NATO backs new military command HQs for Europe


From left: NATO Secretary General Jens Stoltenberg, U.S. Defense Secretary Jim Mattis and British Defense Secretary Gavin Williamson at the NATO headquarters in Brussels on Wednesday

ReutersBRUSSELS (Reuters) — NATO allies backed plans on Wednesday for two new military headquarters to help protect Europe in the event of a conflict with Russia, laying the ground for the U.S.-led alliance’s biggest expansion in decades.

Hoping to add to its deterrent factor against Russia, NATO defense ministers agreed to create an Atlantic command and a logistics command to help respond more quickly to threats in Europe, officials said.

“This is vital for our transatlantic alliance,” NATO Secretary General Jens Stoltenberg told a news conference. “It is about how to move forces across the Atlantic and how to move forces across Europe.”

Costs will not be discussed until 2018, but the two new regional bases have broad support and show NATO’s focus on its traditional task of defending its territory after out-of-area campaigns in the Balkans, Libya and Afghanistan in recent years.

Germany is eager to host the logistics command, diplomats said, given its strategic location straddling central Europe, allowing for swift movement of equipment and personnel across borders in the event of a conflict.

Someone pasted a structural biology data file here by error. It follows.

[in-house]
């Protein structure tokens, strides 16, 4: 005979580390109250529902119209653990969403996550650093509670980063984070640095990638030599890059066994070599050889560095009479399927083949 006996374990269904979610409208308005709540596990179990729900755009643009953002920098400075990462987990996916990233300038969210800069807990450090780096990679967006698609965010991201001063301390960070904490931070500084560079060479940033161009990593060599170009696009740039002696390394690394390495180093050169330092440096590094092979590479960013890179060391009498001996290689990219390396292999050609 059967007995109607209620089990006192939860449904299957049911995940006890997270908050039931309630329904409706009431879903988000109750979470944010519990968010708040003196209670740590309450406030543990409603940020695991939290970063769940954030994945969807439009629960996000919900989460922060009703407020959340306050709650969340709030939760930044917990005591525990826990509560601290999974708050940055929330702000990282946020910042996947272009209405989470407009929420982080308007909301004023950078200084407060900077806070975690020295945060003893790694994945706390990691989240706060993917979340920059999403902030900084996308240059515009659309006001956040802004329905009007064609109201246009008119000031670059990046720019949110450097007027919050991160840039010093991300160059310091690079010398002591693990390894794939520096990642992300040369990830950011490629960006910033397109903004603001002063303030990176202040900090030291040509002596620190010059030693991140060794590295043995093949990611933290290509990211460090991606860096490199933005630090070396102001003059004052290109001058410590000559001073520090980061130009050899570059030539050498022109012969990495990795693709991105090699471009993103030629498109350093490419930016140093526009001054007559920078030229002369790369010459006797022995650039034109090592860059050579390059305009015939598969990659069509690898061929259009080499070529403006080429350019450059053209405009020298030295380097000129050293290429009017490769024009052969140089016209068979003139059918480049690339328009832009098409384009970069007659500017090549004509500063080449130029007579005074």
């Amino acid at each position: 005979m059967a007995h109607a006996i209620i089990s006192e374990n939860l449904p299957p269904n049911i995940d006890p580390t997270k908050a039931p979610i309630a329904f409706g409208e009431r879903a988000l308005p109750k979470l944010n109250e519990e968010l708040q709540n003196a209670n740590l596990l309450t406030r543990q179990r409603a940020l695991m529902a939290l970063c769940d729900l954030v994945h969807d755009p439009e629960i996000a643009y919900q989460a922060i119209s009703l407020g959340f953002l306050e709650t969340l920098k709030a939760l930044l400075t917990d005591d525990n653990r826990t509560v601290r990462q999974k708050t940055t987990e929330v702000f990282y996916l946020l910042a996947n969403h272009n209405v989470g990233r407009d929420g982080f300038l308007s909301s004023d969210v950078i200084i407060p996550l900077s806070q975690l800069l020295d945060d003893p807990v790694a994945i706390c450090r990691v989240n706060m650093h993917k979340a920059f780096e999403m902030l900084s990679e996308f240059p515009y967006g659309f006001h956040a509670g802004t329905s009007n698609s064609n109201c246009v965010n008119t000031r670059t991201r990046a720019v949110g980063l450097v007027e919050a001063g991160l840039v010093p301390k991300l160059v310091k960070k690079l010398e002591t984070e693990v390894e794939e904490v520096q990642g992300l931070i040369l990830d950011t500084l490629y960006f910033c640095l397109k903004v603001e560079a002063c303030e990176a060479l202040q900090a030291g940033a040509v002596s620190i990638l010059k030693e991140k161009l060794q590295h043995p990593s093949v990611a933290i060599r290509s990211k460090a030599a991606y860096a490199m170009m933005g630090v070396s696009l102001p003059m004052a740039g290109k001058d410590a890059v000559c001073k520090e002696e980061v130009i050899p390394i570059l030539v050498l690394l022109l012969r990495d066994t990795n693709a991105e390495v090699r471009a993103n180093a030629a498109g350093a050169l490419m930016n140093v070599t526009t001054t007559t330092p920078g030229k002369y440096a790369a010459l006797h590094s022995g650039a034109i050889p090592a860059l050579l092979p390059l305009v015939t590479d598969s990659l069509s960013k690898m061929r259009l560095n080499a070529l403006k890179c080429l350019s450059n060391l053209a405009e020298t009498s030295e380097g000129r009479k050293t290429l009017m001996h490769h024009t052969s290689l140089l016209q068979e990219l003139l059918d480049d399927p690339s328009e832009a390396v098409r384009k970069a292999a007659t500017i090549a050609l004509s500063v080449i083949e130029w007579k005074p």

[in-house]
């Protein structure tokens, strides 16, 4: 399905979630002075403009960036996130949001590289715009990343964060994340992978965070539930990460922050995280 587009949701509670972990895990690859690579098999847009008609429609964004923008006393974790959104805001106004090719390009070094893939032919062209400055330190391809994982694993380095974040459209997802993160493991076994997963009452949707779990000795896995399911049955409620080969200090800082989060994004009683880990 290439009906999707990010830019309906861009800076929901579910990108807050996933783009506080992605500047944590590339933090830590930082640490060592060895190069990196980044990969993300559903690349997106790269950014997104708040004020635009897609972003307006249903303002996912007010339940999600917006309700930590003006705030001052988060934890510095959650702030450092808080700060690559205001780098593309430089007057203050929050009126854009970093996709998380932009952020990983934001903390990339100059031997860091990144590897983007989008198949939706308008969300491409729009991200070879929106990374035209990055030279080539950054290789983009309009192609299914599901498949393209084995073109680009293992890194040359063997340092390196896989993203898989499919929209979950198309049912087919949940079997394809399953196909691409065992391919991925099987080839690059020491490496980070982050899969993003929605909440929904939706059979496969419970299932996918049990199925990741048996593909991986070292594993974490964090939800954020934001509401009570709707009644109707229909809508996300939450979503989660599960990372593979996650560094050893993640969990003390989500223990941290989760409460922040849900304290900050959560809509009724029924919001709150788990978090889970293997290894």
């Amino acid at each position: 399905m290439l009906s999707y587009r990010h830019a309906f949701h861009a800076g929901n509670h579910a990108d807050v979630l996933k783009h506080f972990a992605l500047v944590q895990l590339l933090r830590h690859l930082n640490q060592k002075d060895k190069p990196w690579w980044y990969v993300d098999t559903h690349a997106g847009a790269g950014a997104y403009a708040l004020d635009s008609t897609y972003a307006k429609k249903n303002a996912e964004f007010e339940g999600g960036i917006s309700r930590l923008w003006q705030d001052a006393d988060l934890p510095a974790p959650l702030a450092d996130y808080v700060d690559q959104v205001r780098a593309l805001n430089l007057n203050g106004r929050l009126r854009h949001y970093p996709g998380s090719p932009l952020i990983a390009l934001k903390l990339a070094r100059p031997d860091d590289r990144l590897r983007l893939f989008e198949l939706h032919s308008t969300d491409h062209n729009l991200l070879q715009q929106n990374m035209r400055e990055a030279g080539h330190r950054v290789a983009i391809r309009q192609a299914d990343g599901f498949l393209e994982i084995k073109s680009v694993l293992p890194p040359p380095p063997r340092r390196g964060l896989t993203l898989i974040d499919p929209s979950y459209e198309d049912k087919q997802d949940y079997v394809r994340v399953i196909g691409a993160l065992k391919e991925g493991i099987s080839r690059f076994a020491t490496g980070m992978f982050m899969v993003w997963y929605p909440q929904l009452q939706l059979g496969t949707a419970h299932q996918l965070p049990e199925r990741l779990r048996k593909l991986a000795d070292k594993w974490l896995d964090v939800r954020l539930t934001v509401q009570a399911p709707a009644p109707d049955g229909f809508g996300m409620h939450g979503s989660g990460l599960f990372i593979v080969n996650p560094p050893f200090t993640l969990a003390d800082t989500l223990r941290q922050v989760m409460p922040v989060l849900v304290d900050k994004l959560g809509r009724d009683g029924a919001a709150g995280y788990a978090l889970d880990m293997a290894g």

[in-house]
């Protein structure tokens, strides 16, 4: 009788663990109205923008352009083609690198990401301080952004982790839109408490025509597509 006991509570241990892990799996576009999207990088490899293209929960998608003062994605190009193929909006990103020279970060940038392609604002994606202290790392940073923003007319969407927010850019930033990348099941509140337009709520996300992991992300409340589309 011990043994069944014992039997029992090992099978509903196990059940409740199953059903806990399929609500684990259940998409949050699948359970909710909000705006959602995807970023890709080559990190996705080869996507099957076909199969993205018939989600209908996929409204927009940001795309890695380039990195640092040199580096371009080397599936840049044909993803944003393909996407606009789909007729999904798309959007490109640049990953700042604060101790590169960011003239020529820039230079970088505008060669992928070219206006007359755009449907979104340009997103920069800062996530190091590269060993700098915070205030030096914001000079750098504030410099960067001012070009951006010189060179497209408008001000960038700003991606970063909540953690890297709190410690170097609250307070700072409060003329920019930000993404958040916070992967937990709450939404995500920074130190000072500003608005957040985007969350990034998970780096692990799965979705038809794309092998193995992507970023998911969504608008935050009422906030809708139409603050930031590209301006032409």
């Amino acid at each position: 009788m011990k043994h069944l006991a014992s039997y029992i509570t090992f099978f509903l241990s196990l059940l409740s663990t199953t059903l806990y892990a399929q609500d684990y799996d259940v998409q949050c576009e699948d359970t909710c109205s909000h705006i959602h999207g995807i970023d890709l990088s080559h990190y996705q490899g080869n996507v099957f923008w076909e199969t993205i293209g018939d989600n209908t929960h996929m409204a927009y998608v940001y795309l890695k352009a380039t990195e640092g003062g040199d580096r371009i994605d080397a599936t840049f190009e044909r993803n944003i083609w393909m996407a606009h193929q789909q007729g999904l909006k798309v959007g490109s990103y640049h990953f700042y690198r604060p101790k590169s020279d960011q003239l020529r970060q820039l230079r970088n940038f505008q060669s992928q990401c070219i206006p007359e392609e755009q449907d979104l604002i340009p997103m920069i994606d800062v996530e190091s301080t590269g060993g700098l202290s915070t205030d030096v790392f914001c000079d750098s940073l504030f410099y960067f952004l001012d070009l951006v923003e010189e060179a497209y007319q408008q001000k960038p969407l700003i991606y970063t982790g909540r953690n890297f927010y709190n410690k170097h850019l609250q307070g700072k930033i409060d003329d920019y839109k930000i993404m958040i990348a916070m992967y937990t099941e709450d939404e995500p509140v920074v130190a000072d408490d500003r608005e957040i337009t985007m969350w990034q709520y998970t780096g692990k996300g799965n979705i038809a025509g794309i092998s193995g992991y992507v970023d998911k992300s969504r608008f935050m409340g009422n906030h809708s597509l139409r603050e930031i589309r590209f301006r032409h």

Maritime nations such as Portugal, Spain, France and the United States could host the Atlantic command, diplomats said, stressing that no decision had yet been taken.

In a staggered response to Russia’s 2014 annexation of Ukraine’s Crimea peninsula, NATO has already put troops on rotation in the Baltic states and Poland, strengthened its presence in the Black Sea and sought to modernize its forces.

The Kremlin, which denies harboring any aggressive intentions toward Europe, has condemned the moves as an attempt to encircle Russia.

NATO says Russia’s war games in September, which massed tens of thousands of troops on the alliance’s eastern flank, are another reason for it to be better prepared to deter Moscow.

Naval patrols eyed

Russia has increased its naval patrols in the Baltic Sea, the north Atlantic and the Arctic and deployed submarines, NATO officials say, although the size of its navy is smaller now than during the Cold War era.

“We want to pull NATO back to Europe, and we want to focus more on NATO’s maritime role,” Norway’s Defense Minister Frank Bakke-Jensen said.

The new Atlantic Command would survey a vast area and have the task of making sea lanes safe for U.S. reinforcements to Europe, manned by experts in cyber warfare as well as conventional weapons.Speech

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